10. Take a trip to your local library and check out their range of children’s books about different cultures, customs and languages. While you are there, check out if they have any cultural events coming up for children.
11. Some cities and towns have diverse cultural areas. Visit as many culturally diverse regions as you can. Explore their community centres and find out what makes them different to your neighbourhood.
12. Go online together and discover the cultural diversity Australia has to offer. You could start by having conversations around the many diverse Aboriginal and Torres Strait Islander groups and their perspectives. Then, attend a local First Nations event near you. Our children from Petit ELJ Barton were invited to join a local smoking ceremony.
13. Get crafty together. Help your child make cultural-themed crafts like Aboriginal boomerangs, Henna handprints or Indian sweets.
14. Strengthen your child’s sense of identity by hosting your own cultural celebrations at home with foods, decorations and experiences specific to your family’s cultural background. Invite your child’s friends and family to learn about your customs and traditions.
15. Talk with your child about the different ways people celebrate their birthdays in different cultures. For example, people may dress up, sing memorable songs and enjoy birthday food traditions.
16. Host a multicultural party at your home. Invite your child’s friends and family to bring a traditional dish from their cultural background. During the party ask people to share some traditional songs, dances and personal stories about their culture.
17. Learn the basics of different cultural dances, like a Chinese Lion dance, an Afghan Attan dance, a Polynesian Hula dance or New Zealand’s Haka.
18. Invite your child to help you in the kitchen to prepare a traditional meal from a different culture like the Mexican Rice and Horchata served with tortillas that Petit ELJ Springfield Central’s children made. Create your own international cookbook with all the new dishes you try.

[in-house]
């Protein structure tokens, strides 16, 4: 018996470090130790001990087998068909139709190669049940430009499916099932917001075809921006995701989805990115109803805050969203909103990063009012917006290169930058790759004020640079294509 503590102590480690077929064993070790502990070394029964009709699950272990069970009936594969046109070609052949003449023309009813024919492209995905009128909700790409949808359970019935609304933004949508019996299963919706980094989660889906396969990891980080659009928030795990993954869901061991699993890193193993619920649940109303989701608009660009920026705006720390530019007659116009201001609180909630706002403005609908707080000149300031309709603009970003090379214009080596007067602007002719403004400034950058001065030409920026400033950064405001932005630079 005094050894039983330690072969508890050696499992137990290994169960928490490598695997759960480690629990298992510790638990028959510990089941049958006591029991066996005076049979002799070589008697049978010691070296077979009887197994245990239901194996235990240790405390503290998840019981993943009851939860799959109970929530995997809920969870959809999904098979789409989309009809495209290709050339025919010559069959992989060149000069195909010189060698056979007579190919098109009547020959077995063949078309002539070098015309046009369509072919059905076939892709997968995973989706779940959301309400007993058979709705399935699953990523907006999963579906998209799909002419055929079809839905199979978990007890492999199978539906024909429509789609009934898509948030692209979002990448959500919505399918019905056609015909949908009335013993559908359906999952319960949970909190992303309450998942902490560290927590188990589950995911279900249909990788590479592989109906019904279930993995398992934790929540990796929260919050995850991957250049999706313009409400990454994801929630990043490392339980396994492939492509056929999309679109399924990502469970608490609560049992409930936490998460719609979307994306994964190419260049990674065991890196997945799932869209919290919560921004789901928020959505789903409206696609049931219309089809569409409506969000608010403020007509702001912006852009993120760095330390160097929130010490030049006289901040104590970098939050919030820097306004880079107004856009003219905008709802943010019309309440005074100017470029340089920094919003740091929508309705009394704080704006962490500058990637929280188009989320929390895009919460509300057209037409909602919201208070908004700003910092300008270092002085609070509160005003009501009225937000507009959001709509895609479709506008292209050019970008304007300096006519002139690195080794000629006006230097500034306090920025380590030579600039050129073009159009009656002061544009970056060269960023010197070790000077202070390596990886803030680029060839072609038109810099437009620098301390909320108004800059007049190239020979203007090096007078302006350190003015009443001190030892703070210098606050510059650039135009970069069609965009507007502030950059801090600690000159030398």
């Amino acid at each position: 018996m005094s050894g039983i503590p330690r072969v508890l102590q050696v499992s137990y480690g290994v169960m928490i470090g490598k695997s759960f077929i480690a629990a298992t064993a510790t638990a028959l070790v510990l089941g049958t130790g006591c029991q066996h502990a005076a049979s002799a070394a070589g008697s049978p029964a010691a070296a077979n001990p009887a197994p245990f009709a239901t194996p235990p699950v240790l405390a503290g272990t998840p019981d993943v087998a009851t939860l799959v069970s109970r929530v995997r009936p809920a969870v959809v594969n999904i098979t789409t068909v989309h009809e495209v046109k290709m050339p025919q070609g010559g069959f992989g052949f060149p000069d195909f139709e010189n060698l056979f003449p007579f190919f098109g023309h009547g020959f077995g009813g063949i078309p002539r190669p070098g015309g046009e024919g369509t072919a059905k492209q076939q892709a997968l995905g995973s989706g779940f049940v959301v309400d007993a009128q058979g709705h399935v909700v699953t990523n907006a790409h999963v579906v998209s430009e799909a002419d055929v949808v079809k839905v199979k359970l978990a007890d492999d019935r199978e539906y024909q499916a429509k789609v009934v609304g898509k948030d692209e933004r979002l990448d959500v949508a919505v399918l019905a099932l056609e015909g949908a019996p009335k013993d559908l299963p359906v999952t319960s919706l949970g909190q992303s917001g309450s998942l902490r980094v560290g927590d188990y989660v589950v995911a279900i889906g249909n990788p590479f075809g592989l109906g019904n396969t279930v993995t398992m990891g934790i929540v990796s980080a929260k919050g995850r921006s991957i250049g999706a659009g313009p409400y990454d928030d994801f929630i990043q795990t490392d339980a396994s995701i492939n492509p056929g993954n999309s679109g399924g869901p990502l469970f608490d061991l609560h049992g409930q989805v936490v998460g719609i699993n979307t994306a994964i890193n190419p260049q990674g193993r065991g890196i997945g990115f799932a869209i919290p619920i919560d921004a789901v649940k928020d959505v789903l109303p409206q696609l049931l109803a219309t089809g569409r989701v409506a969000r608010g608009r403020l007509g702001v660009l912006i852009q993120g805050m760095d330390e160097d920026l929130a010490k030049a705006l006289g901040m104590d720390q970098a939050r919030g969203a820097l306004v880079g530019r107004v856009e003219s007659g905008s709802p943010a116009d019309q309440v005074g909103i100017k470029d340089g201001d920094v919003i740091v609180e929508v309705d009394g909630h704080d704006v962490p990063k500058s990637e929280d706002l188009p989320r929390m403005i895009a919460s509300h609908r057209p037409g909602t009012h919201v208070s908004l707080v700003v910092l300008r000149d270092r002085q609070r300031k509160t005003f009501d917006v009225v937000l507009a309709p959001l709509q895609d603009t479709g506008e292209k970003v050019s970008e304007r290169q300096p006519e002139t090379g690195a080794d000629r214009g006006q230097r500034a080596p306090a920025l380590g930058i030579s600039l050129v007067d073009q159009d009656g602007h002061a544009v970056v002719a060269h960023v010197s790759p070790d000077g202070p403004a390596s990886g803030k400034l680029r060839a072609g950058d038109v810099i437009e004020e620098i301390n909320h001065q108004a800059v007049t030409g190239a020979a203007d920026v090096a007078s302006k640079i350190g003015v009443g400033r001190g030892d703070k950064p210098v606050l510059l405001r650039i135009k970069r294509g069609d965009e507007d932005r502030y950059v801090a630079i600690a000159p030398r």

19. Play games with family members that are part of your child’s cultural background or represent their country of origin.
20. Make a multicultural memory box or jar to store all the things you do together that celebrate different cultures. Then, grab it out on rainy days to reflect on all the exciting things you have learned about other cultures and traditions.
21. Mark the variety of countries and cultures you have learned together on a map of the world or a globe. What places and people will you explore next?
Embrace culturally diverse experiences with Petit Early Learning Journey
At Petit ELJ, culture matters. We recognise that families and children bring with them rich histories, experiences and a unique cultural context. We celebrate different cultures and diverse backgrounds encouraging families to share their customs and celebrations with us.
Listening to your stories, learning about your cultural background and sharing unique experiences from different cultures with children from all backgrounds provides a meaningful foundation for a robust educational program to emerge where children thrive.
To find out more about our curriculum and educational program contact the Centre Director at your nearest service.